Homeowners want to prevent basement flooding and avoid the expensive and time-consuming cleanup process that goes along with it. Whether your basement is fully finished or a cement storage space, it could still cost you thousands of dollars to dry out and restore your lower level, not including the cost of replacing destroyed belongings. According to the National Flood Insurance Program, floods are the No. 1 natural disaster in the United States, and average flood claims from 2008-2012 were upwards of $40,000 each. How can you prevent basement flooding and protect your home and your finances?
Assess Your Flood Risk
You must first assess your flood risk. Using FloodSmart.gov, you can enter your address and see the risk of flooding in your region. Living near the coast, a body of water, or in a 100-year floodplain will up your chances of experiencing a flood. Other weather-related flooding causes include prolonged periods of rain or dramatic snow melts. Knowing your likelihood of flooding will dictate the seriousness of your preparatory measures, helping you determine what alterations you should make to your property and what type of insurance to purchase.
Make Landscape Changes
If your house is built on a slope causing water to drain from your yard and pool around your home’s foundation, it might be time to invest in underground drainage systems to direct water away. Hiring a professional for lot drainage may be worth the investment. If your home’s foundation is surrounded for years by soil with a high moisture content, it could result in a cracked foundation, or the entire home could shift.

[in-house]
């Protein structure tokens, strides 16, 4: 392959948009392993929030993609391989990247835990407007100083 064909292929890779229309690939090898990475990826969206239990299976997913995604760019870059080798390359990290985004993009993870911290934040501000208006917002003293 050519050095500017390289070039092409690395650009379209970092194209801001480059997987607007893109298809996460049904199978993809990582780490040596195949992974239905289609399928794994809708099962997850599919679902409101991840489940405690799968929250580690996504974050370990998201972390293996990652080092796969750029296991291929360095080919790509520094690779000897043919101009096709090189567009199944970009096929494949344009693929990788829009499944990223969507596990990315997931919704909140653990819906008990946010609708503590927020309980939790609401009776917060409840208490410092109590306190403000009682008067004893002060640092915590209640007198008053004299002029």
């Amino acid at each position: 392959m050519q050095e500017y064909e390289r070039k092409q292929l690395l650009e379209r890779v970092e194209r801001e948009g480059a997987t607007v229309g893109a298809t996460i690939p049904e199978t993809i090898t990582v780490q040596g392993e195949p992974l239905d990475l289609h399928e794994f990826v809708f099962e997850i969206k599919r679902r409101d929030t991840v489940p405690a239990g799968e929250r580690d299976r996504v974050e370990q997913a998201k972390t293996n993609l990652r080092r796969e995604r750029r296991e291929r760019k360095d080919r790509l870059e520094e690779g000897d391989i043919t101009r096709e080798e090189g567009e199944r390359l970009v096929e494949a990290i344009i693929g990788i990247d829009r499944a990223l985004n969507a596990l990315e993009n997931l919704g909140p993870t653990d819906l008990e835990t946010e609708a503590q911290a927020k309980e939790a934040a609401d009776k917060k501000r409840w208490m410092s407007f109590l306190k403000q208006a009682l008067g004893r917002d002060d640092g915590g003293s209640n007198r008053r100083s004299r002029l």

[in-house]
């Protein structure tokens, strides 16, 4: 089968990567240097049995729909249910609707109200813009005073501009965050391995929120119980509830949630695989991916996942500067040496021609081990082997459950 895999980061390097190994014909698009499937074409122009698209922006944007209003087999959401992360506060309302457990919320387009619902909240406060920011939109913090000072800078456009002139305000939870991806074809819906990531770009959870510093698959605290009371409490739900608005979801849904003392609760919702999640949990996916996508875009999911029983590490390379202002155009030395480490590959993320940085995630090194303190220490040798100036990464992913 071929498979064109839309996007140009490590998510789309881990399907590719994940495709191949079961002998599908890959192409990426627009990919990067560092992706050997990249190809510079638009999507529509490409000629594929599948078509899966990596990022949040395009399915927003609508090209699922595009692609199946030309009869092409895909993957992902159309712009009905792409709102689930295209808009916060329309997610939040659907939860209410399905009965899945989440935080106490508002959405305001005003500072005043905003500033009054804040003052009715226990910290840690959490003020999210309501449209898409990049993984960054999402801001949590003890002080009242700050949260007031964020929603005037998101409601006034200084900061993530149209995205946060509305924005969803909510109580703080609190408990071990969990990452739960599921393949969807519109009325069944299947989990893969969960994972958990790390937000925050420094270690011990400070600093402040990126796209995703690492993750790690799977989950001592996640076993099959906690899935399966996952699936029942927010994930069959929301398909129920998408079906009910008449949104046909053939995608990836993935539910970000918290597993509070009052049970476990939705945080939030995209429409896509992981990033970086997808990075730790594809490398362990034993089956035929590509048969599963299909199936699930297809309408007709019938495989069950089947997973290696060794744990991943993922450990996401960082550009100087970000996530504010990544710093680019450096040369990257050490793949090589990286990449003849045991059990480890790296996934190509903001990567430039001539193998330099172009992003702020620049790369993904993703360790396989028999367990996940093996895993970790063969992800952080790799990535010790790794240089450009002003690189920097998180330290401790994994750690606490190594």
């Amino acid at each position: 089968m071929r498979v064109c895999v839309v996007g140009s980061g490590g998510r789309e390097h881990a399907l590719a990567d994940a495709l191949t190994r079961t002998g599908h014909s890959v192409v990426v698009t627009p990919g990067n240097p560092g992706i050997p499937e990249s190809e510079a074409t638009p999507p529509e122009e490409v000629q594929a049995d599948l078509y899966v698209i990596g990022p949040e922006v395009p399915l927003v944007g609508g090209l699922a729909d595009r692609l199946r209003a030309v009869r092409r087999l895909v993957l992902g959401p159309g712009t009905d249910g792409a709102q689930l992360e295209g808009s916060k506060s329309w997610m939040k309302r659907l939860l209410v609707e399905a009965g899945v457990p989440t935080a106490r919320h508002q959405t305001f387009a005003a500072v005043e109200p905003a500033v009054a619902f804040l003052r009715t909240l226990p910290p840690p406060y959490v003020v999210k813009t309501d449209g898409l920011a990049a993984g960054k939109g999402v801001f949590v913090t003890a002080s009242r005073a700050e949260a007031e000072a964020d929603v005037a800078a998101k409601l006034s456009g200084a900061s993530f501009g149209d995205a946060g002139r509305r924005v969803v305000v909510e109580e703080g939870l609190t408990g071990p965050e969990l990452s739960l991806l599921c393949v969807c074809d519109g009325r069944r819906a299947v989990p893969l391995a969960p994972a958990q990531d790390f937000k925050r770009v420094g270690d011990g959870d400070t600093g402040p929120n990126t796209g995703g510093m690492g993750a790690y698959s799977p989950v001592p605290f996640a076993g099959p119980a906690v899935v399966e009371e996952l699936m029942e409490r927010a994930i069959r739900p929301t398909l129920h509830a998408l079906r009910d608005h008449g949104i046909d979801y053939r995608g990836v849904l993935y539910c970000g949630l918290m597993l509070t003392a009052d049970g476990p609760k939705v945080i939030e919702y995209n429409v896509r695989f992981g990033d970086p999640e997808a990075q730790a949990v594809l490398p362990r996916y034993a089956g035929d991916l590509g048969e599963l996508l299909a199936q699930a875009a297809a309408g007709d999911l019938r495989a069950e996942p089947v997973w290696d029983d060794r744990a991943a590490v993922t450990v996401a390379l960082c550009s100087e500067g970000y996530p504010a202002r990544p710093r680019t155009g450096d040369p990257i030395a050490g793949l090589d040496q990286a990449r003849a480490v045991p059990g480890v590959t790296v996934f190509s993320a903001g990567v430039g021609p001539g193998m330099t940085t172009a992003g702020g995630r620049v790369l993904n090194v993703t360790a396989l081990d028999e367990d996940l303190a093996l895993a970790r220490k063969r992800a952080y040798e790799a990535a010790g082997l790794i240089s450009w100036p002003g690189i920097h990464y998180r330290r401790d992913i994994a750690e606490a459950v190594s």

Examine Your Foundation
In an unfinished basement, check each wall for cracks and signs of moisture. To seal the foundation crack against water entry, power wash the crack, removing all dirt and crumbling debris. Once clean, allow the area to dry completely. Use an epoxy product to fill the crack. If you spot future cracks or the sealed crack reopens, that is a sign of foundation movement, which should be addressed by a professional.
Maintain Exterior Drainage Systems
Your gutters and downspouts are not for decoration. Exterior drainage is one of the most important systems in your home, safeguarding the home’s interior against a formidable enemy: water. Have your gutters cleaned regularly. To check the function of your downspouts, go outside during a rainstorm and make sure all water is flowing away from the foundation. Each downspout should extend six feet away from the home. You can purchase pipe extensions if needed to assist proper water flow.
Invest in a Sump Pump
The average cost to install a sump pump runs about $1,200, according to HomeAdvisor.com. Sump pumps automatically gather and drain groundwater before it has the chance to penetrate your basement. While these machines are highly effective at preventing floods, they require power. If you live an area with frequent flooding and power outages, you might want to purchase a generator as well to ensure the sump pump functions.
Service Your Sewer System
A sewer system backup is a common cause of flooded basements. Sewer blockages happen for many reasons: a large object was flushed into the system, a tree root grew into a pipe, grease buildup ruined proper water flow, and more. Make sure your sewer system is regularly inspected by a professional so blockages are spotted and cleared before causing flooding throughout your home.
Now you’re aware of the steps you must take to prevent basement flooding and keep your property dry, even when a severe flood watch is on the horizon. Contact the water removal professionals at Captain Plumbing if you need assistance restoring your flooded basement and preventing future mishaps.